Victoria Alonso Talks VFX Production, Marvel and The Avengers
VA: If you start looking at the volume that we do, how big these movies are and how many we’re doing, it’s a little overwhelming. So, we just look at the task that we have to cover today for the task that needs to be done tomorrow for that release date. It’s like you eat an elephant the same way that you eat a rabbit. One chew at a time. You just take one bite and then you go at it, and go at it, and go at it, and go at it.
It’s really about making sure that we hit the important marks. Even though we have less time - which I’m not a proponent of by the way - I don’t go into these meetings and say, “Sure, take this time off!” You look at the variables and the reasons why you are reducing the post schedule. Sometimes there are actor conflicts - all of our actors work in movies all the time. So, if a movie goes long and we need to get that person at this time, but their movie has gone long, then we have to start pushing things. Then the location may not be ready or we can’t get that permit or it can’t be built in time.
You consistently are juggling in all of these productions. The script may not be ready. We don’t want to get started if we don’t have something that is pseudo-solid. The script is hardly 100% ready on any of these films when you go [start]. So it’s the juggle dance, you know sometimes it just means there are more 20 hour days. I wish that would change but I’m not sure it will.
DS: You’re working with VFX studios all over the world. Do you ever wonder if the deal you’ve cut with a studio, or the specifics of what and when they have to deliver, has put so much pressure on them that is jeopardizes the quality of the work?
VA: You rely on the honesty and trust that you build with these facilities, and if they don’t have it because they haven’t worked with you before, hopefully they’ve done their homework on who they’re working with and they realize that that’s the only way to get through on very tight and important deadlines. If you don’t have that trust and if you don’t have that honesty, then you will fail. I have found that the best way is to open the communication to those folks. They don’t know or they don’t think that I want to hear what the reasons are or why or when. But I do. My responsibility is to be in the know of why and when, if these facilities are having any issues.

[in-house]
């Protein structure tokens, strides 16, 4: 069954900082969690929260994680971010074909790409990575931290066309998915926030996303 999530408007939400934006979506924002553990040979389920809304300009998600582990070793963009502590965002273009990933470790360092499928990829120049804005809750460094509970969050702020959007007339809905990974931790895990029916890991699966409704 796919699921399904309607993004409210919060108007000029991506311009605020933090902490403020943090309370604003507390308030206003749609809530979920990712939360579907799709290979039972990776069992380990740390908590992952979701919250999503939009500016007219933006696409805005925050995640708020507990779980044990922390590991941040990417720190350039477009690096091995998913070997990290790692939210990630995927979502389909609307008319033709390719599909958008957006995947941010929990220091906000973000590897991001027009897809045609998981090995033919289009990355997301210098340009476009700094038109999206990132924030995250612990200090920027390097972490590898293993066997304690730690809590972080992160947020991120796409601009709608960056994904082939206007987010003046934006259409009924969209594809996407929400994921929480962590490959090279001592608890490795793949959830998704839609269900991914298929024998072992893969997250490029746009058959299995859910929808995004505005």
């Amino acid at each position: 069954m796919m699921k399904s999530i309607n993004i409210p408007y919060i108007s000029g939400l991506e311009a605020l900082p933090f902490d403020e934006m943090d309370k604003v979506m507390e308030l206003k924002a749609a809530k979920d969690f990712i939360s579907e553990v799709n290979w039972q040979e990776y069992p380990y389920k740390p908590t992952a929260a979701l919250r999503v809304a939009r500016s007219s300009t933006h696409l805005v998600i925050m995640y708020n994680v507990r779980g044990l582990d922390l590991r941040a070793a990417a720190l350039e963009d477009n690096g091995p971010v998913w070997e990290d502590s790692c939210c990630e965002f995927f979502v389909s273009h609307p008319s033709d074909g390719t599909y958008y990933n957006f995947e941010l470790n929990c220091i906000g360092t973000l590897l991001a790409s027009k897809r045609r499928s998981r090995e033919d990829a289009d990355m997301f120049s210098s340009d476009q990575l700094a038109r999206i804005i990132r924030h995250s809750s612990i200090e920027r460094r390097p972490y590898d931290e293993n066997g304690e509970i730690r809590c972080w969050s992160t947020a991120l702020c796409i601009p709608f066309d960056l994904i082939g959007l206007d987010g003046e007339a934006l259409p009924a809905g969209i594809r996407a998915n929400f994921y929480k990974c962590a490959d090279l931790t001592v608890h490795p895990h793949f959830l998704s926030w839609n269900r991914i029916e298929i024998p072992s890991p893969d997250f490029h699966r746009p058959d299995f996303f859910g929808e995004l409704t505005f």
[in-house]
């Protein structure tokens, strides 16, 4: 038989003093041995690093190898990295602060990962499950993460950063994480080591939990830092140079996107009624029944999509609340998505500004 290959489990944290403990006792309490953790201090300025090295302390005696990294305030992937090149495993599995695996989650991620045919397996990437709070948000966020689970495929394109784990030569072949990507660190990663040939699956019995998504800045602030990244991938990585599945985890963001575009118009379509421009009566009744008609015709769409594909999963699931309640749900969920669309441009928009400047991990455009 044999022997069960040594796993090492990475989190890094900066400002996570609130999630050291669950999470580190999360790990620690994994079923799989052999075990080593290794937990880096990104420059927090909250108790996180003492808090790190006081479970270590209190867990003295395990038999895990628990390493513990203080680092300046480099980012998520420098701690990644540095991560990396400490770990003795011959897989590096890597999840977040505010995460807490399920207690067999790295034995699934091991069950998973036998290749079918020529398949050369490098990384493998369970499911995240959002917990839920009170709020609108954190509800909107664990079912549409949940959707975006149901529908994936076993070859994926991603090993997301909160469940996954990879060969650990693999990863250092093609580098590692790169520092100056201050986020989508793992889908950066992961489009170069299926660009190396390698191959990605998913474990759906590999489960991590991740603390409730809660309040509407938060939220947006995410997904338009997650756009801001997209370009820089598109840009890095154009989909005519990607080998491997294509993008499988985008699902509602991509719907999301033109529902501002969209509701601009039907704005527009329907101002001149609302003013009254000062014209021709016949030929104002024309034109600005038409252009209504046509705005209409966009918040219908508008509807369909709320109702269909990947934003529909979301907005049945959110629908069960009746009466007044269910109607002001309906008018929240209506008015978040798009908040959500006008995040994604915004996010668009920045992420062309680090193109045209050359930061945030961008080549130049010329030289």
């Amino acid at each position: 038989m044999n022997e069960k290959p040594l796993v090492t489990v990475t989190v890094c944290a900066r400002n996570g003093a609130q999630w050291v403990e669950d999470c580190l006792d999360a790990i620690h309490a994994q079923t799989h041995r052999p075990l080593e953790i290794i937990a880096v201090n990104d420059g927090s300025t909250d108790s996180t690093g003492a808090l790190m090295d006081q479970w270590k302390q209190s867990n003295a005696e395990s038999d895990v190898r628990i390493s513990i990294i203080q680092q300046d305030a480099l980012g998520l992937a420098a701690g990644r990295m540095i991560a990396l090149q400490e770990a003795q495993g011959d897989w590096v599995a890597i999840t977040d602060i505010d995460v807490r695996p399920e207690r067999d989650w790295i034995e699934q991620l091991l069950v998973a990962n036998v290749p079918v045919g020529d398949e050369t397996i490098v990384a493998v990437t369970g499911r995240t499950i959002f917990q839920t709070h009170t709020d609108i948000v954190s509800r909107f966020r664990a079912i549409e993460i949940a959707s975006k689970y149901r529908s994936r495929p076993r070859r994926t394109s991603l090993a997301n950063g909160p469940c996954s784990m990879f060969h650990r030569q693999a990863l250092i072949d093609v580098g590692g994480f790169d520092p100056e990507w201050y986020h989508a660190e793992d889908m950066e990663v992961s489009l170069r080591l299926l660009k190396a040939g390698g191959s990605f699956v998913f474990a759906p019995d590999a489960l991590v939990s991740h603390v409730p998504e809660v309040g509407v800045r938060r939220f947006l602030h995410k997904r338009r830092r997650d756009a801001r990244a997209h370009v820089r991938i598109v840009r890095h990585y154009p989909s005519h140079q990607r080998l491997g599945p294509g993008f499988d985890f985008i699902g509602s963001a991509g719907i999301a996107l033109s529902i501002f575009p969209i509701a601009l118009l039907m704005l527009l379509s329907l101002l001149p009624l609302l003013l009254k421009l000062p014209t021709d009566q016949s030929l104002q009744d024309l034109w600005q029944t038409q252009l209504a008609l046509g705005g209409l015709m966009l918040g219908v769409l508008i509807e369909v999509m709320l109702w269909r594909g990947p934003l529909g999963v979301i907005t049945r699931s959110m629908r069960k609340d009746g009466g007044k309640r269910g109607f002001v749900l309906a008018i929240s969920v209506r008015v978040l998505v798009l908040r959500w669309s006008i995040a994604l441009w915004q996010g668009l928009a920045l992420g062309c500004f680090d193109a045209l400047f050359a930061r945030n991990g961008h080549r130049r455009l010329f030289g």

I can say up to today we’ve been able to keep the communication open. When people do encounter issues, sometimes they want to fix it before they tell you. I'd rather hear it and then be in the process of fixing it, so then we can anticipate. If you don’t know, then you go into that black hole of, “What happened,” and that’s a very scary place to be as a producer. You have no control. Or, you are flying high and all of a sudden you’re coming down and you’re like, “What? Nobody told me the engines are coming down!” It’s really hard to anticipate, but we’ve been so far very lucky.
DS: How do you see technology helping you make better films, whether it’s just to enable more creativity or whether it’s to do it quicker? How do you see technology playing a key role in what you do?